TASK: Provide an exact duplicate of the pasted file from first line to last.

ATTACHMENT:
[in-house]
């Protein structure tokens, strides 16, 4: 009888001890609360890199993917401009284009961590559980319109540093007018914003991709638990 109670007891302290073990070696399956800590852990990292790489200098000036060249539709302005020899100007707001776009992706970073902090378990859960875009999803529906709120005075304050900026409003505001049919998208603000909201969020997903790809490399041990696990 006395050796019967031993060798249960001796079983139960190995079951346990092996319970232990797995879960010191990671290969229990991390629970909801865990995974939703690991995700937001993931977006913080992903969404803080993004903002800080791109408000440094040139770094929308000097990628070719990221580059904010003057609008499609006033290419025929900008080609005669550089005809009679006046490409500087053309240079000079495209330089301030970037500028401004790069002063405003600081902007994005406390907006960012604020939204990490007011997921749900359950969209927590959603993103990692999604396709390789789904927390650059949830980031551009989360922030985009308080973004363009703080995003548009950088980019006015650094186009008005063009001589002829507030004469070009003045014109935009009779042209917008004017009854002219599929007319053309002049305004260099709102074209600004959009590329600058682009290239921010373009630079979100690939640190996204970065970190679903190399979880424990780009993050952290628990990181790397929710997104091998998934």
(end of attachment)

[in-house]
């Protein structure tokens, strides 16, 4: 009888001890609360890199993917401009284009961590559980319109540093007018914003991709638990 109670007891302290073990070696399956800590852990990292790489200098000036060249539709302005020899100007707001776009992706970073902090378990859960875009999803529906709120005075304050900026409003505001049919998208603000909201969020997903790809490399041990696990 006395050796019967031993060798249960001796079983139960190995079951346990092996319970232990797995879960010191990671290969229990991390629970909801865990995974939703690991995700937001993931977006913080992903969404803080993004903002800080791109408000440094040139770094929308000097990628070719990221580059904010003057609008499609006033290419025929900008080609005669550089005809009679006046490409500087053309240079000079495209330089301030970037500028401004790069002063405003600081902007994005406390907006960012604020939204990490007011997921749900359950969209927590959603993103990692999604396709390789789904927390650059949830980031551009989360922030985009308080973004363009703080995003548009950088980019006015650094186009008005063009001589002829507030004469070009003045014109935009009779042209917008004017009854002219599929007319053309002049305004260099709102074209600004959009590329600058682009290239921010373009630079979100690939640190996204970065970190679903190399979880424990780009993050952290628990990181790397929710997104091998998934």